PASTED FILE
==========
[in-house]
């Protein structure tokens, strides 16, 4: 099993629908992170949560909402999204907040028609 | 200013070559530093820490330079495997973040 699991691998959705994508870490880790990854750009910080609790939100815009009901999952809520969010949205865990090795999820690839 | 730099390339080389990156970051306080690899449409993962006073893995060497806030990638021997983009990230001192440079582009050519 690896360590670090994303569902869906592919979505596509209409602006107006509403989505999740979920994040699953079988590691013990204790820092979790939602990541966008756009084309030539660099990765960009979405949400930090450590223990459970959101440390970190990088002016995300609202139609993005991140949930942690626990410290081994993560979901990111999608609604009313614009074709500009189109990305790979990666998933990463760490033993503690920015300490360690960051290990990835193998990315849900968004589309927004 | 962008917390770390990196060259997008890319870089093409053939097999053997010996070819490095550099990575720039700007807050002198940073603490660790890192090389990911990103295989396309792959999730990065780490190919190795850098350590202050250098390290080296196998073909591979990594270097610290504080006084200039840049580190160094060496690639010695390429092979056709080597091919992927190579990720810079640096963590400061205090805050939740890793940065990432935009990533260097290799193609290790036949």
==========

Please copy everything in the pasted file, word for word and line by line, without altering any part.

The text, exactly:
[in-house]
């Protein structure tokens, strides 16, 4: 099993629908992170949560909402999204907040028609 | 200013070559530093820490330079495997973040 699991691998959705994508870490880790990854750009910080609790939100815009009901999952809520969010949205865990090795999820690839 | 730099390339080389990156970051306080690899449409993962006073893995060497806030990638021997983009990230001192440079582009050519 690896360590670090994303569902869906592919979505596509209409602006107006509403989505999740979920994040699953079988590691013990204790820092979790939602990541966008756009084309030539660099990765960009979405949400930090450590223990459970959101440390970190990088002016995300609202139609993005991140949930942690626990410290081994993560979901990111999608609604009313614009074709500009189109990305790979990666998933990463760490033993503690920015300490360690960051290990990835193998990315849900968004589309927004 | 962008917390770390990196060259997008890319870089093409053939097999053997010996070819490095550099990575720039700007807050002198940073603490660790890192090389990911990103295989396309792959999730990065780490190919190795850098350590202050250098390290080296196998073909591979990594270097610290504080006084200039840049580190160094060496690639010695390429092979056709080597091919992927190579990720810079640096963590400061205090805050939740890793940065990432935009990533260097290799193609290790036949």